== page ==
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123rf57671917 lareIt is often said that perception becomes reality. Something perceived as new, young or innovative has a higher perceived value in the market. Similarly, a company for sale can see an increase or decrease in interest based on how it is perceived by buyers. The site visit by the buyer can cause them to accelerate interest in the opportunity or leave skid marks in the driveway.

Buyers aren’t looking for the smell of brand new leather chairs or the latest gadgets in every office but

they are interested in qualities that give them comfort about the company they may potentially buy and allow them to brag to their friends.

they are interested in qualities that give them comfort about the company they may potentially buy and allow them to brag to their friends.

Ask yourself questions such as:

  • Is the office and warehouse space neat and efficiently used or does it give the feeling that things are scattered because there is too much space or cramped because there is not enough space?
  • Do the employee areas have sufficient lighting and provide the feeling of being in a successful enterprise or the darkness and drabness of a business trying to survive?
  • Are the phones, the computers and the office equipment relatively up to date or do they belong in the Smithsonian?

Case Study: The Dog

We were asked some time ago to assist a business owner to determine the market value of his business. We visited the office and saw inventory items going back 20 years, which were stored alongside the current inventory…and old hockey equipment, fax machines, and a very old couch.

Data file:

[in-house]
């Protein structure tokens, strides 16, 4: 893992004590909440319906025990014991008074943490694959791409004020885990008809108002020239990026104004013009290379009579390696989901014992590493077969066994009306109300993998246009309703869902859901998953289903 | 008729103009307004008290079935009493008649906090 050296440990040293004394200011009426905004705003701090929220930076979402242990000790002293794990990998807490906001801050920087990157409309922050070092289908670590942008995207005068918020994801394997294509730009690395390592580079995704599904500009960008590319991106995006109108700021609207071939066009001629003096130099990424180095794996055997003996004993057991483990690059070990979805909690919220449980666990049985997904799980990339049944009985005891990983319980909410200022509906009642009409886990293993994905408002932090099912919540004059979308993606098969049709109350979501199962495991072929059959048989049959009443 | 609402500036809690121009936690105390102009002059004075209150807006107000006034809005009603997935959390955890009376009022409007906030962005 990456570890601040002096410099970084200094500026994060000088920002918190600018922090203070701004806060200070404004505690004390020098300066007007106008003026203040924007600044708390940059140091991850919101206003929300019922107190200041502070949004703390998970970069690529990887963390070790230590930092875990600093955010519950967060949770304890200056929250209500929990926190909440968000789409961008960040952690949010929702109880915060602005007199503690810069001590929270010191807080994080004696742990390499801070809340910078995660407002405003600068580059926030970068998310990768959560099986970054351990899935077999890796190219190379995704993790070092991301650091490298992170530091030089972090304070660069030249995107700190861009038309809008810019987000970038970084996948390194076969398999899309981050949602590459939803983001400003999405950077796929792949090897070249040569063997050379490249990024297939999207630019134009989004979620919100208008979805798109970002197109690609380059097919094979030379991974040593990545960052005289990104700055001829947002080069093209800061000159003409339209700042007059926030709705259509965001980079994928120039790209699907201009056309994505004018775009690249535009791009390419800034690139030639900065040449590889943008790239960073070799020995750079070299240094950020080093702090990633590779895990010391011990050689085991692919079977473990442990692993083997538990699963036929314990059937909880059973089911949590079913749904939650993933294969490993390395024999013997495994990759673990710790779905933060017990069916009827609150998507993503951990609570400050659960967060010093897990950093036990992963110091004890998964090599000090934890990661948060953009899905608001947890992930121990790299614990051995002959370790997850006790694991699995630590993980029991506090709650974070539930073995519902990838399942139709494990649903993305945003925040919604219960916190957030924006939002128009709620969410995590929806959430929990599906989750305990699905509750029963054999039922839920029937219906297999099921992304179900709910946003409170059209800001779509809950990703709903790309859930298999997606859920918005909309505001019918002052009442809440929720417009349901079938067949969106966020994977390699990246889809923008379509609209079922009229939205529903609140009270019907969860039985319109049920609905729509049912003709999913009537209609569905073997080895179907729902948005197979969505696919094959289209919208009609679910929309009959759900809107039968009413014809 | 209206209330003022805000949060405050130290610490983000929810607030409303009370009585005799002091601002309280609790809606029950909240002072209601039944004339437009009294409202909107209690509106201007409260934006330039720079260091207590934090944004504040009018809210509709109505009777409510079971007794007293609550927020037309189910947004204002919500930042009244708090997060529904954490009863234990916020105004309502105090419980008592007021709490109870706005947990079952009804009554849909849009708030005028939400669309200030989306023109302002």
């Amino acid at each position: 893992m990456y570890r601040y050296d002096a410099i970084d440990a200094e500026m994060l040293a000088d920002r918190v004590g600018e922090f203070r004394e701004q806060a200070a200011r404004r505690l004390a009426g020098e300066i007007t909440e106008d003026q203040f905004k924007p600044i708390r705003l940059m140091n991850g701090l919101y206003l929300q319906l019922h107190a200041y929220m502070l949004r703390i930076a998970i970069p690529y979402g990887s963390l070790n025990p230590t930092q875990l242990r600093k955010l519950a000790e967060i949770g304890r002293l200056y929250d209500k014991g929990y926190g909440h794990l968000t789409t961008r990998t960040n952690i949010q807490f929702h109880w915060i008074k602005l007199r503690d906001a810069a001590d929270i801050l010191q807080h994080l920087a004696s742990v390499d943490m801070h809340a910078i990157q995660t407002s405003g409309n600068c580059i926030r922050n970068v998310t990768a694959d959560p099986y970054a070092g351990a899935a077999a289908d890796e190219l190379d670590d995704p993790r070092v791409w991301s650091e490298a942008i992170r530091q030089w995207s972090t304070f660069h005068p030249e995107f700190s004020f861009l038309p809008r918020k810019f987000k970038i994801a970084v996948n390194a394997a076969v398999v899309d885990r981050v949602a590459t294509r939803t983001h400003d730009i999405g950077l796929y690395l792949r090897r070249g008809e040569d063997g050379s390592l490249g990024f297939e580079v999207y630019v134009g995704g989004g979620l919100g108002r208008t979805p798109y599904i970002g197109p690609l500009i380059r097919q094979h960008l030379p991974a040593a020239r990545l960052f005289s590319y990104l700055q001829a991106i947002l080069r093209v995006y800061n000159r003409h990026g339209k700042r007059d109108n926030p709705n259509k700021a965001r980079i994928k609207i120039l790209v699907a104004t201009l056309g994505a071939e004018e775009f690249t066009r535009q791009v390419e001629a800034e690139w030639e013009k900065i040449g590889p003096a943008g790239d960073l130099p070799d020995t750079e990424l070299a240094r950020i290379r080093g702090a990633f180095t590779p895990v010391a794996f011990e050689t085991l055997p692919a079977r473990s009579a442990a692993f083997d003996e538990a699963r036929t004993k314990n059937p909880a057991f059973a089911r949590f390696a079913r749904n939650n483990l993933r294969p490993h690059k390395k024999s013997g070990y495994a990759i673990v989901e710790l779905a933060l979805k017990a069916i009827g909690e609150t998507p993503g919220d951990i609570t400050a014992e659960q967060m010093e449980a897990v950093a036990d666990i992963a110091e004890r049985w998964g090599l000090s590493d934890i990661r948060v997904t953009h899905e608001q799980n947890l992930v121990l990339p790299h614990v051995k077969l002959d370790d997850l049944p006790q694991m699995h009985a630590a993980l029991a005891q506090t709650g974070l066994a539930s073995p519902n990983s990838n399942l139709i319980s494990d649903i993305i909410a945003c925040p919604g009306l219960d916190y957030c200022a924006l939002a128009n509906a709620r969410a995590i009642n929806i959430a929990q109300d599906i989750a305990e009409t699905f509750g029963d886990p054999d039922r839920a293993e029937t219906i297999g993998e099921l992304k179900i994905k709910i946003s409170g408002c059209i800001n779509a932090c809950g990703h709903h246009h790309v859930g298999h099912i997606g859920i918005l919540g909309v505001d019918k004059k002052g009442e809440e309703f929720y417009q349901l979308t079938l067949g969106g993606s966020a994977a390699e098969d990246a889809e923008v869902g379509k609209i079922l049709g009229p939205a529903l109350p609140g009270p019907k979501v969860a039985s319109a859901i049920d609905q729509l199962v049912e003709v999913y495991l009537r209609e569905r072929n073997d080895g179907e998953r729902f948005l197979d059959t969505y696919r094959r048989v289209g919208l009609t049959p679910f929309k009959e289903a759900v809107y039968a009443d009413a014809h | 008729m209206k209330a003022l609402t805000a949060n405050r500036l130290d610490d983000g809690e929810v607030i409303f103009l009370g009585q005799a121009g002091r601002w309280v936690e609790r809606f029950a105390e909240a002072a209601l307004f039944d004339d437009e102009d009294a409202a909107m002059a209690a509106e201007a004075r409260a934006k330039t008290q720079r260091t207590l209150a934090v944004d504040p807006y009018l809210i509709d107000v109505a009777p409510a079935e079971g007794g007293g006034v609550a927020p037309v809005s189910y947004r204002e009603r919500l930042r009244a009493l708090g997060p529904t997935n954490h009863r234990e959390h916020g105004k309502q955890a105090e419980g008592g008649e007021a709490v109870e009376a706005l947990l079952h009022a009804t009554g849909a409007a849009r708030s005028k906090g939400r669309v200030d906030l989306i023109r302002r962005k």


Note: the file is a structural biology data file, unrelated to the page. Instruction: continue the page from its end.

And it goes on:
His office had more paper in it than an Iron Mountain location (and an overly friendly dog).

His office had more paper in it than an Iron Mountain location (and an overly friendly dog).

The kicker was when we received the current financial information on green and white dot matrix printer paper!

None of these things affected the objective valuation of this company. The business filled a need,

it made a decent profit and it had a sustainable value, but we also knew that after touring the business, half to three quarters of interested buyers would never go near it again.

it made a decent profit and it had a sustainable value, but we also knew that after touring the business, half to three quarters of interested buyers would never go near it again.

Question #1 “What does your company do?”

Business owners are asked this question hundreds of times. Answers can be simple: “We are a machine shop,” “We distribute medical supplies,” or “We provide phone messages.”

Yawn.

They can also make the questioner sit up and listen

They can also make the questioner sit up and listen “We are the leading manufacturer of bubbler cylinders in the world,” “We supply every major hospital in New England with cutting-edge disposable supplies,” or “We are the largest telecommunications voiceover company in the Northeast.”

Being a leader in your field is not only a feather in your cap, but also a key tool in the sale of your business.

Buyers want to buy a company they can brag about

Buyers want to buy a company they can brag about to their friends, their spouse, and their former colleagues. They want a company that is a leader in their market.

Buyers will pay a premium for a company’s unique market position,

Buyers will pay a premium for a company’s unique market position, one that cannot be easily overcome “by throwing money at it” with price competition or innovation.

Know the aspects of your business where you are the leader and exploit these differences. If you are not a leader, then becoming one in some aspect of your business will tend to have a positive impact on the sale of the company.

As professional business trainers and coaches, helping companies stand out as prime prospects for acquisition and a big return to the owners is our specialty.

Coming next month: “Brain Drain and 2nd Tier Management”

-by Greg DeSimone - Beacon Equity Advisors, Inc.

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